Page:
Phoebe Bridgers Provides an Outlet for Sadness

Arts reporter Cristina Rodríguez Rojas covers Phoebe Bridgers’s July performance at Huntington Bank Pavilion.


Laurie Fanelli

Phoebe Bridgers’s Reunion Tour concert at the Huntington Bank Pavilion brought together a sea of Bridgers fans in Dr. Martens and skeleton costumes.

By Cristina Rodríguez Rojas, Arts Reporter

“The next song is a bummer,” Phoebe Bridgers warned the crowd before performing her heartbreak anthem “Moon Song.” But all of us in the audience already knew the melancholy that was in store for us. Moving through a set list composed primarily of slow-tempo songs, Phoebe Bridgers allowed us all the experience of the therapeutic power of sad music.

On June 4, Phoebe Bridgers’s Reunion Tour concert at the Huntington Bank Pavilion brought together a sea of Bridgers fans in Dr. Martens and skeleton costumes. Replacing Charlie Hickey as the opener, breakout indie-pop artist and Chicagoland native didn’t disappoint. On their first date joining Bridgers on tour, Claud dazzled their hometown with hits like “Soft Spot,” which has accumulated over nine millions streams on Spotify. Forty minutes later, after Claud’s set, Phoebe Bridgers stormed the stage in a white suit, rocking out her career-defining single “Motion Sickness,” the most popular single out of her debut album Stranger in the Alps.

Among the concertgoers, there was an understanding that we would all cry at some point, since Bridgers’s specialty is bringing together all the lovers of heartbreak and existential angst tunes. Bridgers’s willingness to give in to her emotions, even the most undesirable ones, spread amongst the crowd as we sang along to her signature songs “Funeral” and “Smoke Signals.” Fans’ palpable emotional connections to the material created a surprisingly intimate atmosphere at such a large venue. Being in a space to sing about loneliness in a room full of people who can for sure say they have felt the same way as you is ultimately why you go to a Phoebe Bridgers concert. It is an opportunity to feel closer to the music that pulls at your heartstrings—all in the company of an army of fans whose favorite activity is unpacking their sorrows.

Bridgers’s strengths as an artist shine the most in her candid lyrics and soul-stirring vocals. Thankfully, these attributes are never outshined by the show’s production. Images of a pop-up book turning its pages lit up the large screen behind Bridgers, each page illustrating the themes of the song Bridgers would play next. The drawings’ connection to the material enhanced the performance’s intimate atmosphere, bringing Bridgers’s world closer to the fans who find solace in her art. These visuals gave the stage a glimpse of her lyrical imagination without ever being a distraction.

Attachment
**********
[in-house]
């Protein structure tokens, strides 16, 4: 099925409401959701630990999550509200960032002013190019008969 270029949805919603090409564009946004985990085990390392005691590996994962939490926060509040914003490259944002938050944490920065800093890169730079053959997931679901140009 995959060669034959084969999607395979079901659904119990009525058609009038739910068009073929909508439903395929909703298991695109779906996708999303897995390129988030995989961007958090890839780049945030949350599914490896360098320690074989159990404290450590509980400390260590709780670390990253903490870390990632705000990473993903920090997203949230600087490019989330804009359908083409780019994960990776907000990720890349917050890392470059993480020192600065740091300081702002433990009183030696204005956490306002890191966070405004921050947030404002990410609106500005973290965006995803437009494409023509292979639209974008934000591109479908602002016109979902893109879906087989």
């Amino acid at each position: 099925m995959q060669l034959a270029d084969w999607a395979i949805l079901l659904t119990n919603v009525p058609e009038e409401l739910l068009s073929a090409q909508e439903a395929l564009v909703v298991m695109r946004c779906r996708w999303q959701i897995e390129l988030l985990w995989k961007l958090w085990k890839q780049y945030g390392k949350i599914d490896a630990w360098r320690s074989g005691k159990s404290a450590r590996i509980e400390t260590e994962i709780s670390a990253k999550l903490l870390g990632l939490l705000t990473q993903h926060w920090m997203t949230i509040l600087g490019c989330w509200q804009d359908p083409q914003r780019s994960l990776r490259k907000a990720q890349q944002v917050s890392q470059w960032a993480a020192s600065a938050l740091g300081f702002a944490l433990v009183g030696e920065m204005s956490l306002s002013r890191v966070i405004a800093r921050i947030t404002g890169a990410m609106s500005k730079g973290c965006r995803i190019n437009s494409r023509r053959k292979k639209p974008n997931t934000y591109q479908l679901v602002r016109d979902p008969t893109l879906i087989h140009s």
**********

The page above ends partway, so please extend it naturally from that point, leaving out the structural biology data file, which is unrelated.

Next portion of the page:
Although Bridgers shied away from long monologues between songs, her shorter interventions composed some of the night’s most memorable moments. In them, you could tell Bridgers knows who her audience is and the things that matter most to them; Phoebe congratulated all LGBTQIA+ attendees for Pride Month. Before playing “Chinese Satellite,” she spoke about the importance of abortion rights and protections for trans youths. Bridgers shared that she has had audience members walk out of her show when she makes such statements, a surprising anecdote considering her fanbase’s progressive demographic. I laughed a bit, thinking about what my conservative mother’s reaction would have been at that moment. I did borrow money from her for these tickets, which, in my head, was funneling right-wing funds to support queer entertainment.

Even though Phoebe Bridgers has assembled a fan base that wears their anguish as a badge of honor, they were still energized when the time came for her more upbeat songs. We went from sobbing due to the pains of unrequited love in “Moon Song” to relentlessly shouting the words of “ICU.” Right before playing the electrifying Grammy-nominated single “Kyoto,” Bridgers said, “this one is for everybody’s dad,” inviting all of us with parental trauma to sing lyrics like “I want to kill you if you don’t beat me to it” at the top of our lungs. However, the biggest screams of the night came with the track “I Know the End,” a song released during the coronavirus quarantine that finally got to live up to its potential with a live audience. During the song’s explosive ending, fans pushed their vocal cords to the extreme, screaming just as Bridgers does in the recording. Moments of release such as these were the epitome of a Bridgers concert, allowing everybody present to embrace the anger, pain, and joy that Bridgers’s music evokes. Outside my bedroom, I can’t think of a safer space to sob than at a Phoebe Bridgers concert.